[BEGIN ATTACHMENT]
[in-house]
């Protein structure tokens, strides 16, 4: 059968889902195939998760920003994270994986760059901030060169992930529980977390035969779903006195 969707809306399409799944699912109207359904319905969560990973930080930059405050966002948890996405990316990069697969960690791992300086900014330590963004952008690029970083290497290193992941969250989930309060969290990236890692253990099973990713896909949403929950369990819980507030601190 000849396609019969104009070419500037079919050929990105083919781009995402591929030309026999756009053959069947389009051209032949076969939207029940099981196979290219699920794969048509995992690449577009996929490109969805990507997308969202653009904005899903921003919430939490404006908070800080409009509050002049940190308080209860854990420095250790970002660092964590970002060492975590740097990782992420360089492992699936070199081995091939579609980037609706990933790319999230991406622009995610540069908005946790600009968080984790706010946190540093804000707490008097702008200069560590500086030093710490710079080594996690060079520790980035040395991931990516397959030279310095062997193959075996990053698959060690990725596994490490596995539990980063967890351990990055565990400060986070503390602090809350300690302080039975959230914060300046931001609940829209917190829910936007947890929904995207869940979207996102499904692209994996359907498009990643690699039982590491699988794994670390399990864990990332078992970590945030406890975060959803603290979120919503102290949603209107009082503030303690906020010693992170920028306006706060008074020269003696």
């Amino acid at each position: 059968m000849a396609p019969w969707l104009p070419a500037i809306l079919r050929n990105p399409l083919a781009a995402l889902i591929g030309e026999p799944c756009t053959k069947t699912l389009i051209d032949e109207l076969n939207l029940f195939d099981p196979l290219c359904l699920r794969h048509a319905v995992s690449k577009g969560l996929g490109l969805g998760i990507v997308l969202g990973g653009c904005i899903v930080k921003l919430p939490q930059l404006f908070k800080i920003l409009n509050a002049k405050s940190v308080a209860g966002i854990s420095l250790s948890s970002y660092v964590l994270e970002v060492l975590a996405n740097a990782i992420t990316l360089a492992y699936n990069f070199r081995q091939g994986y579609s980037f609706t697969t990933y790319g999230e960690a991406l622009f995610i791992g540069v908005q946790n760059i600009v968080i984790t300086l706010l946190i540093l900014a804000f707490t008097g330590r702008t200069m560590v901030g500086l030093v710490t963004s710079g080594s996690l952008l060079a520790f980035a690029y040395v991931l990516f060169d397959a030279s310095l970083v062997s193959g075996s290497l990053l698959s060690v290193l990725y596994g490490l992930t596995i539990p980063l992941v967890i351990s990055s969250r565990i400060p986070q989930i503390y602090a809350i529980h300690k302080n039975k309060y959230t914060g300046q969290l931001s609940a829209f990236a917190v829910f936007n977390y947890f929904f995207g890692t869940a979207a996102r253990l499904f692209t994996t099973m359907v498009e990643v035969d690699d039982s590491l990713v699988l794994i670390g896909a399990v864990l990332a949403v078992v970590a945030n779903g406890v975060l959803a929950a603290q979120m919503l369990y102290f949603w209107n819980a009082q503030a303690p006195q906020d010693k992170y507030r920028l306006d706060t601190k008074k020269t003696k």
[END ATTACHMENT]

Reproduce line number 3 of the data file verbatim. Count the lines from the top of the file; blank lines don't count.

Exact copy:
């Amino acid at each position: 059968m000849a396609p019969w969707l104009p070419a500037i809306l079919r050929n990105p399409l083919a781009a995402l889902i591929g030309e026999p799944c756009t053959k069947t699912l389009i051209d032949e109207l076969n939207l029940f195939d099981p196979l290219c359904l699920r794969h048509a319905v995992s690449k577009g969560l996929g490109l969805g998760i990507v997308l969202g990973g653009c904005i899903v930080k921003l919430p939490q930059l404006f908070k800080i920003l409009n509050a002049k405050s940190v308080a209860g966002i854990s420095l250790s948890s970002y660092v964590l994270e970002v060492l975590a996405n740097a990782i992420t990316l360089a492992y699936n990069f070199r081995q091939g994986y579609s980037f609706t697969t990933y790319g999230e960690a991406l622009f995610i791992g540069v908005q946790n760059i600009v968080i984790t300086l706010l946190i540093l900014a804000f707490t008097g330590r702008t200069m560590v901030g500086l030093v710490t963004s710079g080594s996690l952008l060079a520790f980035a690029y040395v991931l990516f060169d397959a030279s310095l970083v062997s193959g075996s290497l990053l698959s060690v290193l990725y596994g490490l992930t596995i539990p980063l992941v967890i351990s990055s969250r565990i400060p986070q989930i503390y602090a809350i529980h300690k302080n039975k309060y959230t914060g300046q969290l931001s609940a829209f990236a917190v829910f936007n977390y947890f929904f995207g890692t869940a979207a996102r253990l499904f692209t994996t099973m359907v498009e990643v035969d690699d039982s590491l990713v699988l794994i670390g896909a399990v864990l990332a949403v078992v970590a945030n779903g406890v975060l959803a929950a603290q979120m919503l369990y102290f949603w209107n819980a009082q503030a303690p006195q906020d010693k992170y507030r920028l306006d706060t601190k008074k020269t003696k």